Archive of some Meeting Reports, as sent to the Press in the second half of 2010

Report for 6 December 2010 - Children's Hospice Association Scotland (CHAS)
Report for 5 December 2010 - Santa Fun Run at Haddo
Report for 8 November 2010 - Rotary Ambassadorial Scholar Visit
Report for 1 November 2010 - The oldest Swinger in town
Report for 18 October 2010 - Arms Without Legs
Report for 11 October 2010 - Ho Ho Lonach
Report for 4 October 2010 - Pictish monastery at Portmahomack
Report for 13 September 2010 - Turriff Space Programme
Report for 7 September 2010 - Pre-publicity for the "Young Musical of the Year" competition
Report for 6 September 2010 - Oldmeldrum Rotary secures funding for 5 new projects for Himalayan kids.
Report for 30 August 2010 - Pampered Chef for Himalaya
Report for 23 August 2010 - Pakistan Disaster Response
Report for 9 August 2010 - Artist Blacksmithing
Report for 27 July 2010 - Rotary Youth Leadership Awards (RYLA)
Report for 12 July 2010 - Community Garden, Volunteers Sought
Report for 5 July 2010 - Books Abroad

Click on the relevant link above to go directly to the report for that date.

For the Reports Archive for 2013 click here.
For the Reports Archive for 2012 click here.
For the Reports Archive for the second half of 2011 click here.
For the Reports Archive for the first half of 2011 click here.
For the Reports Archive for the first half of 2010 click here.
For the Reports Archive for the second half of 2009 click here.
For the Reports Archive for the first half of 2009 click here.
For the Reports Archive for the second half of 2008 click here.
For the Reports Archive for the first half of 2008 click here.
For the Reports Archive from 2007 click here.

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6 December 2010

Children's Hospice Association Scotland (CHAS) - Meeting 6 December 2010

David Strathearn and Pres. Phil DuncanThe Rotary Club of Oldmeldrum welcomed David Strathearn, the North East Regional Fundraiser for the Children's Hospice Association Scotland (CHAS), as its most recent guest speaker.
David, who stays in Barthol Chapel, spoke of his work with the charity, which is celebrating its 18th year of operation. In an informative and moving talk to the club, David outlined the progress that CHAS had made over that time as the only organisation in Scotland providing respite and end of life care for families with terminally ill children, ranging in age from the new born to young adults.

Scotland's first dedicated children's hospice opened in 1996 at Rachel House, near Kinross, with 8 beds and a suite in which visiting families are able to stay. This was followed by a further, similar facility at Robin House near Balloch, Loch Lomond, which serves families in the West of the country.
Caring for a child or young person with a life-shortening condition, David explained, can place extreme demands on a family, both physically and emotionally. CHAS tries to lighten that burden, and has the flexibility to respond to the individual needs of family members by providing professional care, practical help and emotional support.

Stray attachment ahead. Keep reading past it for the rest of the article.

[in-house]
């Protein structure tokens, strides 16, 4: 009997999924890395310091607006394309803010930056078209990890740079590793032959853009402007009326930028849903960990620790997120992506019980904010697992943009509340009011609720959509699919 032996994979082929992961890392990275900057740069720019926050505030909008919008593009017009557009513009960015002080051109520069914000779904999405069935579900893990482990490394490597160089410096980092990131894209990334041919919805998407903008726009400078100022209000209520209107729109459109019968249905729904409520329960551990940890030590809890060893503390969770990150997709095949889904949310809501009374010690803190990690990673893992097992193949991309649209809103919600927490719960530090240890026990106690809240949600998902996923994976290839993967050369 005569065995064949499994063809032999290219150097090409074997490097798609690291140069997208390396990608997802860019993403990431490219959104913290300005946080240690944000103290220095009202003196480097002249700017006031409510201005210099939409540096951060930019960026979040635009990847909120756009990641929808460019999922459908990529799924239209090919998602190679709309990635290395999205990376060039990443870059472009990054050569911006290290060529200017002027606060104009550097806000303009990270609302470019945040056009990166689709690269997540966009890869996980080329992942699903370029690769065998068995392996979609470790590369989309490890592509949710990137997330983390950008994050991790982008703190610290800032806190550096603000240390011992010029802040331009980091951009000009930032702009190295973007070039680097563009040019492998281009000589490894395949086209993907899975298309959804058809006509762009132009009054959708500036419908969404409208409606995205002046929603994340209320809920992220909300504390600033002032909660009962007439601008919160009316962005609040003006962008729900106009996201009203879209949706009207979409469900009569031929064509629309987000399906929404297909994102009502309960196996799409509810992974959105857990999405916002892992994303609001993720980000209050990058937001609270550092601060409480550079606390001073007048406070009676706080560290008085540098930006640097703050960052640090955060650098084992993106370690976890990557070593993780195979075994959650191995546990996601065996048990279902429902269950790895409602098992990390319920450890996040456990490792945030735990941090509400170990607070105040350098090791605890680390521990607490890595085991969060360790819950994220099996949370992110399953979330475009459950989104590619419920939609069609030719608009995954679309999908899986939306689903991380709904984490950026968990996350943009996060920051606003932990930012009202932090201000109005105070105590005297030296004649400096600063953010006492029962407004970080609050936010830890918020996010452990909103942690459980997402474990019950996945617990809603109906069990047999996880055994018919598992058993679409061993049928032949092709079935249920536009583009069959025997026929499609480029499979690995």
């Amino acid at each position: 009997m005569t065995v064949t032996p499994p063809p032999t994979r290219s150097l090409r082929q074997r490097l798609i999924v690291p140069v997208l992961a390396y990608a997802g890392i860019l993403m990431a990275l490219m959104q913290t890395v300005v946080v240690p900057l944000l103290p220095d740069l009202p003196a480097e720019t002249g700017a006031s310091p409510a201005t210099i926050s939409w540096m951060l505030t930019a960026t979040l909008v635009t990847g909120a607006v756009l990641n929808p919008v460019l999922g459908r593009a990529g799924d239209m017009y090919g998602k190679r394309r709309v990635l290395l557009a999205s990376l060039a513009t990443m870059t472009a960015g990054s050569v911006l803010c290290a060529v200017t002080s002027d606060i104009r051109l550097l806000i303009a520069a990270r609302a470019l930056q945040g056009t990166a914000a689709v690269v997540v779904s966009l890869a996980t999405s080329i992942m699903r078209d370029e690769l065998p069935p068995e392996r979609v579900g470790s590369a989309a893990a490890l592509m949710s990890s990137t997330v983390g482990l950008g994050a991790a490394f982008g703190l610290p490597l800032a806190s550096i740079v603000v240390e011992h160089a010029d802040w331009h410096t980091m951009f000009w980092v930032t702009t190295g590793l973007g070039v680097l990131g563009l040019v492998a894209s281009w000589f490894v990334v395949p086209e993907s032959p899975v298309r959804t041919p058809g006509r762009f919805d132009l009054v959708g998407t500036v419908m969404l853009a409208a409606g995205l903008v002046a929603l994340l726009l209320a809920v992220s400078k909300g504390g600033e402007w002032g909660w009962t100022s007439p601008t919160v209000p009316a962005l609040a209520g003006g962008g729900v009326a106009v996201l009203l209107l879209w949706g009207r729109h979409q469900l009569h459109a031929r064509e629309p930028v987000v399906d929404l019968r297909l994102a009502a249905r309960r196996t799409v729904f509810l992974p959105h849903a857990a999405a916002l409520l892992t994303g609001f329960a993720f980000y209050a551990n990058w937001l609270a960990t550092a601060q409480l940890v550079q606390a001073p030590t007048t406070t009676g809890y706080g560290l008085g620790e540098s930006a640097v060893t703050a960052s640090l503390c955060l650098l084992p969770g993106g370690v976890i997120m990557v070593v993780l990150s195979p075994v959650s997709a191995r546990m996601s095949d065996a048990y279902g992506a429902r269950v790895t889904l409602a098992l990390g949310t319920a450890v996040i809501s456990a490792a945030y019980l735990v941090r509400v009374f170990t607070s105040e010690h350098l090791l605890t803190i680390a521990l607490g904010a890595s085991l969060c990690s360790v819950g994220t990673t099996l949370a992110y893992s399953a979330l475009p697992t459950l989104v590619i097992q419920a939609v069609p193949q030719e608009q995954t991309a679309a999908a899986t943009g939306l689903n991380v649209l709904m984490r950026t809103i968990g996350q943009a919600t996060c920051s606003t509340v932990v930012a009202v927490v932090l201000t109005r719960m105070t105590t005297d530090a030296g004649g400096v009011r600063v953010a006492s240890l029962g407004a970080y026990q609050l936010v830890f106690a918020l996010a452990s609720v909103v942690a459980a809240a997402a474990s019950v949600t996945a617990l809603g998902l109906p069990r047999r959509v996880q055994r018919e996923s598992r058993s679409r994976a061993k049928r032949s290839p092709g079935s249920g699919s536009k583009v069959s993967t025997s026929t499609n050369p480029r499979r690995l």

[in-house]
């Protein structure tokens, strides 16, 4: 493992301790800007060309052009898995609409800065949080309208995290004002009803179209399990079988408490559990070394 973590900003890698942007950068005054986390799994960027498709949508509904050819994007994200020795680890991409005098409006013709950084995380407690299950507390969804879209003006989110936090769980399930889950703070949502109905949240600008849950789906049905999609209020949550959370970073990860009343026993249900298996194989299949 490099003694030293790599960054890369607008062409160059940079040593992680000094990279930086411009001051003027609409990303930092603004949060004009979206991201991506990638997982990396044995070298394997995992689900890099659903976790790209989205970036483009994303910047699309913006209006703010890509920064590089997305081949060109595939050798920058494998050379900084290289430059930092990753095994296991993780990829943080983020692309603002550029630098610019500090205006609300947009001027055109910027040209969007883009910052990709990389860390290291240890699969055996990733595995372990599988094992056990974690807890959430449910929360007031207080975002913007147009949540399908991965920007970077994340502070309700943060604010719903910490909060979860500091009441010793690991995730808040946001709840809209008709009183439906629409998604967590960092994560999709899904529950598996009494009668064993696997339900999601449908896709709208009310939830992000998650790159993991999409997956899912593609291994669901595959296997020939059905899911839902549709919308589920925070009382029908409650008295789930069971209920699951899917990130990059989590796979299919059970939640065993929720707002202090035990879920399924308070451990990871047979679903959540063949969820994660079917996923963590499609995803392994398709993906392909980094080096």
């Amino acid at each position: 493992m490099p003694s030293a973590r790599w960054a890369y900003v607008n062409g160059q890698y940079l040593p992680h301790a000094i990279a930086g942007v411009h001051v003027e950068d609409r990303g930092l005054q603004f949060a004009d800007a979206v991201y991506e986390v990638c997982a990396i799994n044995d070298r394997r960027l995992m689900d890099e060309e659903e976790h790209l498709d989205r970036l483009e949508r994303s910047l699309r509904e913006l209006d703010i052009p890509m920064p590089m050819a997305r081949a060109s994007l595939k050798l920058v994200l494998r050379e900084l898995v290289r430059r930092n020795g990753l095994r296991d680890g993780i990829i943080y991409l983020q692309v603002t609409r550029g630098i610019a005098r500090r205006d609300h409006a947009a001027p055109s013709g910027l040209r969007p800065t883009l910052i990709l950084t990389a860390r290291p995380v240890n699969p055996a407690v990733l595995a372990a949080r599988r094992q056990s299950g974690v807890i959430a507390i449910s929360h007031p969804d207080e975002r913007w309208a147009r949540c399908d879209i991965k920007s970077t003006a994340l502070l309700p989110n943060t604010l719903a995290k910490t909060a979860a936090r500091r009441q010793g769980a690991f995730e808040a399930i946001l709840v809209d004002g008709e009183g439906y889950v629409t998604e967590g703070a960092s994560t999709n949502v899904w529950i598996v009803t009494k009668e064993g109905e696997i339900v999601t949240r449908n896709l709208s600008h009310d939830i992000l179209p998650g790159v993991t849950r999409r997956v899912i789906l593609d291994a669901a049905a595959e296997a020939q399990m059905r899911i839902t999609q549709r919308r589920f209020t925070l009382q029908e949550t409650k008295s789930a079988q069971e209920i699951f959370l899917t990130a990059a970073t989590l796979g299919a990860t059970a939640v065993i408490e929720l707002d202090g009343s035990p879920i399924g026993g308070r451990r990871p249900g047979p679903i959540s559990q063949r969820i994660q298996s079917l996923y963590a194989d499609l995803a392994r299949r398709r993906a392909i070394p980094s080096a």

While many people made the assumption that the primary role of CHAS was to provide care for youngsters with life shortening conditions, David explained that the charity also played an important role in providing care for the whole of the family, especially for the siblings. As an example, he told the club of one little boy who as the brother of a terminally ill child, told staff how much he looked forward to visiting Rachel House with his family, as it was the "only place where mum doesn't have to say 'just a minute' when you speak to her".

Despite the impression that people might have of a hospice as a sombre place, David told the club that the staff ensured that it was a place of fun and laughter too. The staff and volunteers worked very hard to ensure that a full range of activities was available for families. For some of the older children, visits had been arranged to attend the 'T in the Park' music festival, while together with the local Ferrari Owners Club, a visit had been arranged to the nearby Knockhill Racing Circuit, where after seeing the cars perform, the hospice minibus had also been put through its paces around the track.
Staff at the hospice worked hard to ensure that together with carers, social workers and other external agencies, a range of support could also be made available to families outside the hospice environment. Outreach work to families was an important part of what CHAS now offered, and support teams based in Kinross, Balloch and Inverness were now able to offer a 'Chas at Home' service, which provided care and assistance to families in their own homes at times when they needed it most.

Fundraising, as well as communicating to the public the ongoing work of the organisation, was also a big part of CHAS day to day activities. The running costs for CHAS were almost £7 million each year, of which approximately £1m came from central and local government, with the remainder coming from charitable donations and legacies. Although it was seldom very difficult to secure funding for particular capital projects, it was, David explained, meeting these ongoing funding requirements which often presented the greatest challenge for fundraisers.
Further information on CHAS, as well as on how to dontate or volunteer to help the charity in its activities is available at

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5 December 2010

Santa Fun Run at Haddo - 5 December 2010